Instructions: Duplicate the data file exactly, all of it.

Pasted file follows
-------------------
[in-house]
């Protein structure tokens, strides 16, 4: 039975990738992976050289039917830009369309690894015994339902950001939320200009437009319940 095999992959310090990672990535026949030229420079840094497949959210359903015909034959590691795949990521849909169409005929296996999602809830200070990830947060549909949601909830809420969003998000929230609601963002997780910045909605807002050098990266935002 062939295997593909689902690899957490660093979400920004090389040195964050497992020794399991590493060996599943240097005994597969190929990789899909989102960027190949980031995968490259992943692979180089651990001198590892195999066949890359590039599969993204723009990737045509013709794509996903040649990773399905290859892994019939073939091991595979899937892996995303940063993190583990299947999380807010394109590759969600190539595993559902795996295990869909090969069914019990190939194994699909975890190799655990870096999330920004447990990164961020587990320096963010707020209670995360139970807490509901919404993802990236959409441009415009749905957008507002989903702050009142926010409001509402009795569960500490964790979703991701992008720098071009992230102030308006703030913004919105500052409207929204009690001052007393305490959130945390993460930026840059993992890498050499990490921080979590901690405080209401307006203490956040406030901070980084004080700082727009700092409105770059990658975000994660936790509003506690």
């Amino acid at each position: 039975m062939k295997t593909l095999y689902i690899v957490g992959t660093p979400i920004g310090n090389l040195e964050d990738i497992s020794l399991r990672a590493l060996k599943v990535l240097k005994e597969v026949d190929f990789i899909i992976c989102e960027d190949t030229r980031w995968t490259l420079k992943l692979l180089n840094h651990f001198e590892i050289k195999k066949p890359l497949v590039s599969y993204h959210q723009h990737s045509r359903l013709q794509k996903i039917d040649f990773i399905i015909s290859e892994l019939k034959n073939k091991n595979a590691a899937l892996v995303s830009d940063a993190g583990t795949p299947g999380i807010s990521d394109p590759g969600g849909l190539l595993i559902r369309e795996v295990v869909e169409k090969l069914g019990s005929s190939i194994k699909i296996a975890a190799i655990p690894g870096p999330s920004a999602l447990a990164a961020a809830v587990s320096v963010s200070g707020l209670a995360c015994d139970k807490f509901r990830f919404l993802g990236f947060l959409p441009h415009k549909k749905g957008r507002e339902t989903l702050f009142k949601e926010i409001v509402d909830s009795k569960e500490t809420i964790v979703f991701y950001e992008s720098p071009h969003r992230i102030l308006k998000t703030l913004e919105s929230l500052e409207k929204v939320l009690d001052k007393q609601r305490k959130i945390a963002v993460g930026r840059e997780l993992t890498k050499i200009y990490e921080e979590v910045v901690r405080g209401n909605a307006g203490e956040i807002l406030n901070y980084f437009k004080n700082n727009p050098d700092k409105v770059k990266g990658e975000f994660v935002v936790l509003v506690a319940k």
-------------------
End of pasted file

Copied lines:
[in-house]
């Protein structure tokens, strides 16, 4: 039975990738992976050289039917830009369309690894015994339902950001939320200009437009319940 095999992959310090990672990535026949030229420079840094497949959210359903015909034959590691795949990521849909169409005929296996999602809830200070990830947060549909949601909830809420969003998000929230609601963002997780910045909605807002050098990266935002 062939295997593909689902690899957490660093979400920004090389040195964050497992020794399991590493060996599943240097005994597969190929990789899909989102960027190949980031995968490259992943692979180089651990001198590892195999066949890359590039599969993204723009990737045509013709794509996903040649990773399905290859892994019939073939091991595979899937892996995303940063993190583990299947999380807010394109590759969600190539595993559902795996295990869909090969069914019990190939194994699909975890190799655990870096999330920004447990990164961020587990320096963010707020209670995360139970807490509901919404993802990236959409441009415009749905957008507002989903702050009142926010409001509402009795569960500490964790979703991701992008720098071009992230102030308006703030913004919105500052409207929204009690001052007393305490959130945390993460930026840059993992890498050499990490921080979590901690405080209401307006203490956040406030901070980084004080700082727009700092409105770059990658975000994660936790509003506690």
């Amino acid at each position: 039975m062939k295997t593909l095999y689902i690899v957490g992959t660093p979400i920004g310090n090389l040195e964050d990738i497992s020794l399991r990672a590493l060996k599943v990535l240097k005994e597969v026949d190929f990789i899909i992976c989102e960027d190949t030229r980031w995968t490259l420079k992943l692979l180089n840094h651990f001198e590892i050289k195999k066949p890359l497949v590039s599969y993204h959210q723009h990737s045509r359903l013709q794509k996903i039917d040649f990773i399905i015909s290859e892994l019939k034959n073939k091991n595979a590691a899937l892996v995303s830009d940063a993190g583990t795949p299947g999380i807010s990521d394109p590759g969600g849909l190539l595993i559902r369309e795996v295990v869909e169409k090969l069914g019990s005929s190939i194994k699909i296996a975890a190799i655990p690894g870096p999330s920004a999602l447990a990164a961020a809830v587990s320096v963010s200070g707020l209670a995360c015994d139970k807490f509901r990830f919404l993802g990236f947060l959409p441009h415009k549909k749905g957008r507002e339902t989903l702050f009142k949601e926010i409001v509402d909830s009795k569960e500490t809420i964790v979703f991701y950001e992008s720098p071009h969003r992230i102030l308006k998000t703030l913004e919105s929230l500052e409207k929204v939320l009690d001052k007393q609601r305490k959130i945390a963002v993460g930026r840059e997780l993992t890498k050499i200009y990490e921080e979590v910045v901690r405080g209401n909605a307006g203490e956040i807002l406030n901070y980084f437009k004080n700082n727009p050098d700092k409105v770059k990266g990658e975000f994660v935002v936790l509003v506690a319940k």